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lesion on nose

I first noticed a small lesion on my nose at the start of 2001. I thought nothing of it till mid 2007 when, out of vanity I decided to get it dealt with. It was about 2 mm, circular, and slightly raised. Like a very small redish blister. In truth, almost undetectable.

I went to my doctor who said the best thing to do was to just shave the top of it off 'because we don't want to put a hole in your nose' or words to that effect. 2 weeks later I was seen by another doctor who was going to remove it, and to my great surprise he said that it was a small skin cancer - a BCC. This was suprising for 2 reasons. 1. The previous doctor had never mentioned it  and  2. I had had it for over 6 1/2 years and it had not grown/changed shape at all -  (localised growth being a fundamental trait of a BCC I later discovered).

Anyway, he cut it out and it was not until I had the stiches removed that, to my horror, I realised he had done a punch biopsy (which I never agreed to). I thought he would just be taking the top off it, as per the original suggestion from the Doctor I had first seen. In fact he had removed an area probably 3 times the size of it, and cut down underneath it as well, leaving me with a sunken scar which is very noticeable in bright light.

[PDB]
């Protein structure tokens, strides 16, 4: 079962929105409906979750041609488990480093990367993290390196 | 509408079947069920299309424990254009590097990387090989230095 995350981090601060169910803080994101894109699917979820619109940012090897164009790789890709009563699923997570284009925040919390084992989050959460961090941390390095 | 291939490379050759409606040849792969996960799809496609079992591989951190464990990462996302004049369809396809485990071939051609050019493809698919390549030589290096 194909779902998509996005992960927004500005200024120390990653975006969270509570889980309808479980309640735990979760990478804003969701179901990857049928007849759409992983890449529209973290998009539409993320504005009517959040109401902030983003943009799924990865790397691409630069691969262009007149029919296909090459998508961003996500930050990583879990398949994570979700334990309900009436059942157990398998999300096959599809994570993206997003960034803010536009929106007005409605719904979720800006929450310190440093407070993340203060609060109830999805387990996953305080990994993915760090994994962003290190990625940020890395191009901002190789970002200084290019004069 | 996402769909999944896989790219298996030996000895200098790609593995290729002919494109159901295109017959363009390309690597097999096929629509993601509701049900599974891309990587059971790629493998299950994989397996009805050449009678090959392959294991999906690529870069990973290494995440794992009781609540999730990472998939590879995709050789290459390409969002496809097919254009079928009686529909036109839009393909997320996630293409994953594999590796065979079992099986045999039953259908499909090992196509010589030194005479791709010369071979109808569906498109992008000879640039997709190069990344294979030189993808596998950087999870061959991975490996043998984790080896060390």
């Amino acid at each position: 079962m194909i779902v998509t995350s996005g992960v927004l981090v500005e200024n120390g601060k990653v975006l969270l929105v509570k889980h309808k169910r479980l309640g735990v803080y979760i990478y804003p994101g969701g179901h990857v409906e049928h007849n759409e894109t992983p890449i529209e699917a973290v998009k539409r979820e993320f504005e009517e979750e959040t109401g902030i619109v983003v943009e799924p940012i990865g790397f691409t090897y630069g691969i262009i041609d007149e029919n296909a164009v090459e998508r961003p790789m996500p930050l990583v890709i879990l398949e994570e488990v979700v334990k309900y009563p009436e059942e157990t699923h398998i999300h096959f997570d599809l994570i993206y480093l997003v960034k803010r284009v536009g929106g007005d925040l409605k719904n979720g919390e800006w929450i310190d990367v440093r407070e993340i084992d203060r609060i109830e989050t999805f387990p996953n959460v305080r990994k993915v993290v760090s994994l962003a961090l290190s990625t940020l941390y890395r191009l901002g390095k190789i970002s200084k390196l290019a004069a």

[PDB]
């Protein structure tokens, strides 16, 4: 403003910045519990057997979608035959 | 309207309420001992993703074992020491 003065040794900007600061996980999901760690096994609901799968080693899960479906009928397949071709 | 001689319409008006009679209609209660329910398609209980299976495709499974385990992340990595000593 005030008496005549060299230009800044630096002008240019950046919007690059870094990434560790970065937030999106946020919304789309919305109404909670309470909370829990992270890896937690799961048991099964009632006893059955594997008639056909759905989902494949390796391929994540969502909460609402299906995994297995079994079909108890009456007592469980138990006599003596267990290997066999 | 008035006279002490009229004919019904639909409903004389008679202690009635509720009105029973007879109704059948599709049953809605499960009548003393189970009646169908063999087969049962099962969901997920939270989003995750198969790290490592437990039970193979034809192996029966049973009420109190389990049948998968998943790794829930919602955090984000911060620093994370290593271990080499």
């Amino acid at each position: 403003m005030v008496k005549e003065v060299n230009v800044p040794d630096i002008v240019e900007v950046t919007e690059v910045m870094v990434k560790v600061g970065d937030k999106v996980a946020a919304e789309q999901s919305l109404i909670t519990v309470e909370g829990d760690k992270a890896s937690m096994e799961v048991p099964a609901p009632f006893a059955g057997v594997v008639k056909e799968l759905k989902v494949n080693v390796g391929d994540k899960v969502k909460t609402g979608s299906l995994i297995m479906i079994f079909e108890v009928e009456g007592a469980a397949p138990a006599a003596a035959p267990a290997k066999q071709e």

The biopsy report later confirmed what I suspected. It was harmless and not cancerous in any way.

My question therefore is this:

Given that the lesion had exhibited absolutely no growth or alteration in over 6 years, remaining at no more than 2 mm across, was the Doctor right to think it was a BCC and then to cut it out?

As I now have a scar that I have to live with I am considering taking this further as I feel his misdiagnosis was negligent.

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242489 tn?1210500813
Biopsy to rule out a basal cell is usually done by a superficial shave biopsy or by scooping a small amount of tissue with an instrument called a curette.  A punch is not generally necessary.  When you say the biopsy "was harmless and not cancerous in any way," what did it show?  A mole?  If it did show a basal cell, then it is necessary to take more skin around it to make sure it doesn't come back.  Basal cells do grow slowly, but over 6+ years it should have grown more.  

I advise you to get copies of the biopsy reports and consult another dermatologist in person.  Maybe the best one to consult is the first one, who wanted to do a shave biopsy.


Dr. Rockoff
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